Often the functional responsibility for the data is not or only implicitly regulated in the company. Who is responsible, e.g. for completeness, correctness and up-to-dateness of customer data? The sales representative who concludes the account contract with the customer or, if available, the central unit in the back office that enters this data? Which department is allowed to address requests for new data fields to IT and who ensures that these changes are then correctly and promptly followed up in financial and risk reporting? An interdisciplinary harmonization of technical terminology and definitions of data objects and their attributes is a basic requirement for a clear assignment of responsibilities. These are the objects to which data responsibility can be committed.

Few banks have so far established a functioning and assertive architecture management. Due to long implementation times in IT, quick solutions are often implemented without taking architectural guidelines into consideration. This leads to historically grown IT landscapes with redundant data (flows) and bypasses as well as individual developments in Excel and Access that have hardly or not at all been documented. The complexity of these solutions is difficult to master and extends the implementation times while increasing the error rate of the systems at the same time.

For historical reasons, traditional IT “thinks” in systems rather than in data areas. The various departments often have a decentralized IT application manager at their disposal. Decisions on where new requirements are to be implemented are more likely to be spontaneous, depending on which system owner receives the request. The proposed solutions are usually based on existing or familiar solutions and thereby anticipate possible solution spaces.

Conclusion: In 2018, with a growing number of competitors who have recognized the value of data to secure and grow their business as well as regulatory pressure and transparency requirements, a competitive bank must rate data with the value of a strategic asset and adequately set up data management.

Economic potential from data available internally and on the market can only become a competitive advantage if it is holistically understood as an asset. This can be promoted from three perspectives:

  1. maintain and expand trust, e.g. with increasing service offers via fintech companies,
  2. generate sales approaches from own and third-party data, without violating point 1 and
  3. ensure the traditional view of the company’s management through clear, quality-assured and timely information.

Today’s pluralistic challenges and the full exploitation of the potential associated with the assets data storage and data management call for a bundling of data competencies and data know-how—this role is referred to as the chief data officer (CDO). The term is also used below to denote the corresponding function (see definition of terms in figure 2).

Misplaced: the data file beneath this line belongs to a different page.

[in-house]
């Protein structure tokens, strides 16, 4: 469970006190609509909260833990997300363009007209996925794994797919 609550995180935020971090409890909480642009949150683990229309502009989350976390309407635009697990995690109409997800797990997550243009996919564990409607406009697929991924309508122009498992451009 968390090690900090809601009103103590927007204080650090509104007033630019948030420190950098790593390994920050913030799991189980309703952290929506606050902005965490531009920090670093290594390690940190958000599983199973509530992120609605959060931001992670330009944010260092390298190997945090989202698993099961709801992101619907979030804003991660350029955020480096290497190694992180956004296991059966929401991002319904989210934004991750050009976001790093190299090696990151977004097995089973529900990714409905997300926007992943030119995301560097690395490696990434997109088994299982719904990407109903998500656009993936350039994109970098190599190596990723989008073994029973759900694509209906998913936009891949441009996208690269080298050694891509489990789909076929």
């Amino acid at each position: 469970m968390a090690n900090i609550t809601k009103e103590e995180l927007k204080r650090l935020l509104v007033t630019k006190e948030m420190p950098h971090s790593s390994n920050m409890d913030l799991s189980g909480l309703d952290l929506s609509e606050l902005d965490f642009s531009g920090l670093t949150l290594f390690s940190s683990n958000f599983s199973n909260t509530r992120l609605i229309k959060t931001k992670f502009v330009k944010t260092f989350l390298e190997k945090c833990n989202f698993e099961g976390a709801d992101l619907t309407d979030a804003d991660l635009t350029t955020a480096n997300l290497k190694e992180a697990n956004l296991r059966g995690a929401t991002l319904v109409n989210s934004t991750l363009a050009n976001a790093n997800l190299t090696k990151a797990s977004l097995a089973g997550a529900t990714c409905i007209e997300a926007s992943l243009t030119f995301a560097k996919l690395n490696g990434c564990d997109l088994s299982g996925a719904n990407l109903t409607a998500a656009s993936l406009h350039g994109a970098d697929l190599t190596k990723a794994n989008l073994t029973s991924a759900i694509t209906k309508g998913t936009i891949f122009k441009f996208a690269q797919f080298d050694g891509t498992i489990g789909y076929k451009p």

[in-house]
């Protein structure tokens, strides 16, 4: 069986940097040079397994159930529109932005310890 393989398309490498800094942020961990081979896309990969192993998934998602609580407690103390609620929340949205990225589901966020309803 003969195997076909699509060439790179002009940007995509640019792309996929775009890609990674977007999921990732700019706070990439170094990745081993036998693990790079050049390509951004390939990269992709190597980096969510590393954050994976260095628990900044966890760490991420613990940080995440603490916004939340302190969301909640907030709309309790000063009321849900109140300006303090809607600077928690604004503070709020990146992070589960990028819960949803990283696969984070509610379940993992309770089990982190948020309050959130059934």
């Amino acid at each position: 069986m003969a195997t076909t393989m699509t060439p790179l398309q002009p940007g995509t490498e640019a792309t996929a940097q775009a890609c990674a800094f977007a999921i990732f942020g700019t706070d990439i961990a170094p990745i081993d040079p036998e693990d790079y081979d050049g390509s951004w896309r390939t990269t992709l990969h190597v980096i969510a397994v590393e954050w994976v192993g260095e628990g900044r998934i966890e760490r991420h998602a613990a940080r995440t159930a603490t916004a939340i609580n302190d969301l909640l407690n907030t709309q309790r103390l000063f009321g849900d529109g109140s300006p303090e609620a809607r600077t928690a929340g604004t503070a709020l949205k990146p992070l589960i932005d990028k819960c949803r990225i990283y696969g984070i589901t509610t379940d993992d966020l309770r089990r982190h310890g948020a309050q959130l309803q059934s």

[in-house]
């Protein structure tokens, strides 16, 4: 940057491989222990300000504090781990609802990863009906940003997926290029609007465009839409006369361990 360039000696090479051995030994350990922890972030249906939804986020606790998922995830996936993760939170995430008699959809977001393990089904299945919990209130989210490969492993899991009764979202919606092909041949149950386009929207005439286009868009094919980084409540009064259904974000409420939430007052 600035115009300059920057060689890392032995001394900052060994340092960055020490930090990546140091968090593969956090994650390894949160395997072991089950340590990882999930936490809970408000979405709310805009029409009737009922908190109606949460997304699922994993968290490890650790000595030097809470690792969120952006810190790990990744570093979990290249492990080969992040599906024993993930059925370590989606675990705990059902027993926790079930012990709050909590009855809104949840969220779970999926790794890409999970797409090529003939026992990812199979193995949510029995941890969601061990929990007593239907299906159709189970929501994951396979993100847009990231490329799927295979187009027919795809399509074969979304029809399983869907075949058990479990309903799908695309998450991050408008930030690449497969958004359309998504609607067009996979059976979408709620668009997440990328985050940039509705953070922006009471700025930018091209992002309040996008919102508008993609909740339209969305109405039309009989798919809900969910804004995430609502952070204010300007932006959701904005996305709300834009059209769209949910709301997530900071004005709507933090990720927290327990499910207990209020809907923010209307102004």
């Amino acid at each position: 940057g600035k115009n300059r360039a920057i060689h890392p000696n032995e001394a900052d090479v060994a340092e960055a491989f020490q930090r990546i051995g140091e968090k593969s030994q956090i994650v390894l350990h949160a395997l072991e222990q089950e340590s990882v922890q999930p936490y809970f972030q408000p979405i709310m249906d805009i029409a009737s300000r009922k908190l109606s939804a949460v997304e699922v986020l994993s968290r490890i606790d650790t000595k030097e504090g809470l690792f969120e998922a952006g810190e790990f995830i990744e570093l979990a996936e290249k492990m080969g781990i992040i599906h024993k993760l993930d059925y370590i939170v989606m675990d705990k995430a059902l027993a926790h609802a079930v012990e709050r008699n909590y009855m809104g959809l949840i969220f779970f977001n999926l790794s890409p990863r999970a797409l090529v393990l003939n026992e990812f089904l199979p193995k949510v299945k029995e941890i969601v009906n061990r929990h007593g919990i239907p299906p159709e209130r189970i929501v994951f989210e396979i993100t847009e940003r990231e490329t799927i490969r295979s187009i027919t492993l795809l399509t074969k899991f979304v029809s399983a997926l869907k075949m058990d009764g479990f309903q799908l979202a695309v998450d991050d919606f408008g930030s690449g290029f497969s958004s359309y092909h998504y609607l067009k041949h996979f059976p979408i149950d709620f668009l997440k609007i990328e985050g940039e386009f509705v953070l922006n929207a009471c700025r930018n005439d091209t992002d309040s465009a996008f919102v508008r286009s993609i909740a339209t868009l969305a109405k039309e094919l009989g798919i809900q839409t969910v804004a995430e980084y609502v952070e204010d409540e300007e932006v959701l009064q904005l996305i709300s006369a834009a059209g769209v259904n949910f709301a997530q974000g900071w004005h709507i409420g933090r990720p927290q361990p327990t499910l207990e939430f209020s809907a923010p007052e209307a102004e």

Figure 2: Chief data officer—definition of terms

Many banks are currently in the process of establishing and bringing to life the role of a CDO. This CDO or a CDO department, located below the CFO, CRO and CIO level, can be developed into a value-creating and value-protecting organizational unit. Currently, there is a strong case for an allocation to one of the specialist departments. This is not, however, about outstripping specialists, such as the GDPR Officer, but rather about creating a cross-sectional advisory and gatekeeper entity, which builds bridges and harmonizes views (both functional to technical and functional to functional). A CDO can already assume tasks in the context of data-driven projects and gains in importance during the actual operation. The preservation of a centrally created data management, as incorporated in institutions in the wake of the BCBS 239 implementation, not only needs to be implemented but must also be lived sustainably from day one after the project.

The consequences of the lack of such a role can be serious. Large-scale projects aimed at building an integrated data warehouse often fail due to the diffusion-of-responsibility phenomenon where no one represents the harmonized view of information. Even in the case of a successful project completion, in the subsequent years, there is a risk of returning to familiar patterns and individual views. For investment protection reasons alone, the CDO role deserves closer attention.

Figure 3: Design aspects of a CDO

The design forms of a CDO unit should be derived from a holistic understanding along data-relevant topics and disciplines. For this purpose, determining the status quo is an ideal opportunity, which can easily be achieved along prioritized design aspects. Reconciling the status quo with the desired ambition level in terms of potential exploitation makes needs for action apparent. Planning the latter along resources and time results in an implementation concept. For this process, a consideration of the ten dimensions depicted in figure 3 can serve as a structuring aid.

The choice of the hierarchy level, a certain independence (gatekeeper function) and the range of competence and staffing (bridge function) must be carefully considered. Only then can the company form the necessary opposite pole to technical specializations and generate a cross-company potential exploitation. This approach creates sustainable added value, given that an overall management is achieved internally as well as for the market, and regulatory initiatives are no longer pursued in a singular, isolated manner. The CDO will become an essential instrument for securing competitiveness in the long term.

[1] Bundesbank (2017): www.bundesbank.de/Redaktion/DE/Reden/2017/2017_11_29_dombret.html
[2] Bundesbank (2017): www.bundesbank.de/Redaktion/DE/Reden/2017/2017_02_16_thiele.html
[3] Bundesbank (2017): www.bundesbank.de/Redaktion/DE/Reden/2017/2017_09_07_thiele.html

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Dr. André van den Boom

Senior Manager Office Münster
Image of author Gina Paské

Gina Paské

Manager Office Luxemburg
Image of author Adam Zlotnik

Adam Zlotnik

Senior Consultant Office Münster